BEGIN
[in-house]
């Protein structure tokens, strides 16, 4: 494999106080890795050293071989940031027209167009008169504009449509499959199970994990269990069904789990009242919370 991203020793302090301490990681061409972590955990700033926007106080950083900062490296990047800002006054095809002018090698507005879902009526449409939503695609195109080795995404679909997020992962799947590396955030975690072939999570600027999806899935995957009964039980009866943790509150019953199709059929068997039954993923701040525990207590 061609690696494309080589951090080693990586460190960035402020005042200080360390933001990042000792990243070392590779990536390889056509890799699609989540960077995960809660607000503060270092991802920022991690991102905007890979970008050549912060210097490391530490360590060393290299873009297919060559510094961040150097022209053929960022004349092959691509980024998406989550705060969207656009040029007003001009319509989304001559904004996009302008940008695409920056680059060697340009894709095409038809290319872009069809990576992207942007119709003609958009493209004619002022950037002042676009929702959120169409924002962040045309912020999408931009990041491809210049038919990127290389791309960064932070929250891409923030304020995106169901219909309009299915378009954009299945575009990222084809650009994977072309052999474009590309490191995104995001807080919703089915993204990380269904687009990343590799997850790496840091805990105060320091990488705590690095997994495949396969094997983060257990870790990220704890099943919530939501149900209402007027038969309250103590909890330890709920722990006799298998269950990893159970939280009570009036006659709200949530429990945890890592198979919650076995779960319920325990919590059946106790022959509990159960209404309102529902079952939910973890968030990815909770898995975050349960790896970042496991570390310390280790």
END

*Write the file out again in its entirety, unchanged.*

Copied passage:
[in-house]
């Protein structure tokens, strides 16, 4: 494999106080890795050293071989940031027209167009008169504009449509499959199970994990269990069904789990009242919370 991203020793302090301490990681061409972590955990700033926007106080950083900062490296990047800002006054095809002018090698507005879902009526449409939503695609195109080795995404679909997020992962799947590396955030975690072939999570600027999806899935995957009964039980009866943790509150019953199709059929068997039954993923701040525990207590 061609690696494309080589951090080693990586460190960035402020005042200080360390933001990042000792990243070392590779990536390889056509890799699609989540960077995960809660607000503060270092991802920022991690991102905007890979970008050549912060210097490391530490360590060393290299873009297919060559510094961040150097022209053929960022004349092959691509980024998406989550705060969207656009040029007003001009319509989304001559904004996009302008940008695409920056680059060697340009894709095409038809290319872009069809990576992207942007119709003609958009493209004619002022950037002042676009929702959120169409924002962040045309912020999408931009990041491809210049038919990127290389791309960064932070929250891409923030304020995106169901219909309009299915378009954009299945575009990222084809650009994977072309052999474009590309490191995104995001807080919703089915993204990380269904687009990343590799997850790496840091805990105060320091990488705590690095997994495949396969094997983060257990870790990220704890099943919530939501149900209402007027038969309250103590909890330890709920722990006799298998269950990893159970939280009570009036006659709200949530429990945890890592198979919650076995779960319920325990919590059946106790022959509990159960209404309102529902079952939910973890968030990815909770898995975050349960790896970042496991570390310390280790």